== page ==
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Drum Set Reviews

Mapex QR Series

Mapex QR Series drums

Here we have the Mapex QR Series which is the entry-level drum set in the Mapex range. It's clearly aimed at new players who want an affordable set to get them on there way.

Mapex do say that even though it's their cheapest set, that doesn't mean it hasn't got some good features.

Included in the deal is some hardware (stands, pedals etc) so won't need to spend any extra money to get going.

The set being reviewed here consists of a 22"x16" bass drum, 10"x8" and 12"x9" rack toms, a 14"x14" floor tom, and a 14"x5.5" snare drum. Let's get cracking...

So, What Are They Made Of?

All the shells on the QR Series have been made using 8-plies of basswood and are 7.2mm thick. Basswood is a cheaper option than maple or birch found on more expensive sets. It's not as musical sounding as the more expensive woods but still does a good job. In any case, the shells are well made and are smooth. I couldn't find any cracks or bumps at all, and the bearing edges were flawless too.

The shells have small low-mass lugs that are each attached to the shell with one bolt. The rack toms are then held in position by Mapex's I.T.S suspension system. This allows the rack toms to vibrate more evenly and therefore produce a better sound.

I found that using the tom holder was easy and I could put the toms just in just about any position I liked. The holder does penetrate the top of the bass drum which means a slight loss of sound quality, but at this cheaper price range you'd never get an un-drilled bass drum.

The finish options for the kit are a little bit limited with only 4 wraps available - Onyx Sparkle, Angel Wing, Blue Sparkle, and Grey Steel. The review set looks ok but isn't all that stunning. Still, it's been well fitted and has no creases.

And The Hardware...

The hardware with the QR has everything you'd need when starting out - a snare stand, hi-hat stand, boom cymbal stand, a bass drum pedal and a throne. It's all solid and will stand up to anything you can throw at it.

As is often the case with entry-level sets like this, the bass drum pedal is a bit on the basic side. But, for new players it is more than good enough to use until you're playing develops and you need something better.

The rest of the hardware is actually pretty good. The hi-hat stand works well and has a fluid action, and the snare and cymbal stands are quick and easy to set up. On the whole, the hardware is everything you'd want for your first set.

Sound Like A Hot'un? Or Best Forgotten?

If you think that this cheaper set is going to sound awful - you'd be wrong. The quality of sound on cheaper sets has been improving over the last few years, and while this set isn't amazing, it still has a fair 'ooomph' about it.

The bass drum, being a little shorter than most at 16", has a more punchy and focused sound than a longer drum would. It still has a good amount of power though, and manages to make a bold statement.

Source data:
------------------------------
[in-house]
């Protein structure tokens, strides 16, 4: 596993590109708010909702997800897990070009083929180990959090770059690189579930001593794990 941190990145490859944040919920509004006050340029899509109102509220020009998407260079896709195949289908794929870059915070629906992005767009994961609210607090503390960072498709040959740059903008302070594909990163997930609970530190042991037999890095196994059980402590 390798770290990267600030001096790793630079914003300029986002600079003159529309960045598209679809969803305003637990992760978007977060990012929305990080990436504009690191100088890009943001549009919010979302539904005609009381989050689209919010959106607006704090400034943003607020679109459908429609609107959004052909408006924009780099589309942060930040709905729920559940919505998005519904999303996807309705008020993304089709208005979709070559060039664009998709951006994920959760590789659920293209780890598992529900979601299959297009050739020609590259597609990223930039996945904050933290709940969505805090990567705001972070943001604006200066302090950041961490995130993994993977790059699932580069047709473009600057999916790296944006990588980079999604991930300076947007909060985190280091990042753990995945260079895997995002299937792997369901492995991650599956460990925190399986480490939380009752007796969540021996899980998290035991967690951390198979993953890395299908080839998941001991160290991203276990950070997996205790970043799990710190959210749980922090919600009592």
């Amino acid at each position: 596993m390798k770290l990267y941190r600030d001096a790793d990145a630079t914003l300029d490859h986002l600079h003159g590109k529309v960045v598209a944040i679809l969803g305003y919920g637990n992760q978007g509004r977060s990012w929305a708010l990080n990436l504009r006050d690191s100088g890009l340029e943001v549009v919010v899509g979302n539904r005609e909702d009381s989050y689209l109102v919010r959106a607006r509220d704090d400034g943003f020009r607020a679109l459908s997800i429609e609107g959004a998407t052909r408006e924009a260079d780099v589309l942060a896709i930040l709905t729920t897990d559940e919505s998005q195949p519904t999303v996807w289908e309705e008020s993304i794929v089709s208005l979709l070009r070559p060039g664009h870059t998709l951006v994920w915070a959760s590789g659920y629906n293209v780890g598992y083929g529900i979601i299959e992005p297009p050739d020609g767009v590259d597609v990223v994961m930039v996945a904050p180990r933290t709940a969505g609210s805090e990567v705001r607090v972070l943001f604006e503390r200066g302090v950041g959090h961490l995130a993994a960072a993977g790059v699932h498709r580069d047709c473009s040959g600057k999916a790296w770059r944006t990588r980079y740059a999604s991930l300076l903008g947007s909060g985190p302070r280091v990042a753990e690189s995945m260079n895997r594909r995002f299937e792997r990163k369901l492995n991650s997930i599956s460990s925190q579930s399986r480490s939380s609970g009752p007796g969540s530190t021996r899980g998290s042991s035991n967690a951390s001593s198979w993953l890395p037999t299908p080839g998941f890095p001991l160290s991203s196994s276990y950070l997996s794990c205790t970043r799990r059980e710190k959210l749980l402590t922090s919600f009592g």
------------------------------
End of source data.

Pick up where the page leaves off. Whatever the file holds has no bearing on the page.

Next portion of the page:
The rack and floor toms all performed well and gave a good clear sound, if perhaps with a little more high-end than i'd have liked. But, when playing with a band they to cut through very well.

Like many entry-level sets, the snare drum does a reasonably good job but doesn't really excite you. It's responsive and I managed to get a decent sound from it, but it doesn't have the same attack as a more expensive drum.

Finally, I found that tuning the Mapex QR Series wasn't to difficult to do. The pitch range wasn't as good as some other sets but I liked the sound best when it was tuned at a medium tension.

Overall - The Good, The Bad, And The Ugly...

The kit has been made with the new player in mind. So, will it make a new player happy? I'd say that it would, my first set wasn't as good as this! But for a more discerning player who has already been playing for a couple of years - you may want something a little better.

The hardware included is good quality and will last you for quite a long time. And, you do get Mapex's I.T.S suspension system which is found on their more expensive sets. Lastly, the finshes are not amazing, but are still good enough to make the set look attractive, especially under stage lights.

Any downsides? Like so many other sets at this price level, the snare drum and bass drum pedal are fairly average, but some sacrifices do have to be made if you don't want to pay more. These can be upgraded later so it's not a big problem. The overall sound of the set is ok, but changing the heads will help get the best out of it.

As for the price? The QR Series is not the very cheapest entry-level set on the market, but if you spend much less than this you'll be in danger of playing some tin cans. Where's the cheapest place to but it? Here's the cheapest site i've found. They usually have the lowest price and sometimes free delivery too, so I recommend checking them out for the best deal!

The final word: the Mapex QR Series is definately worth a look if you are a new player. But, for a little extra money you could get the Mapex VX Series which gives a slightly better sound, and better finishes.

Our Rating:

More Mapex reviews:
* Mapex Orion
* Mapex Meridian
* Mapex Pro M
* Mapex M Birch
* Mapex Saturn
* Mapex VX Series

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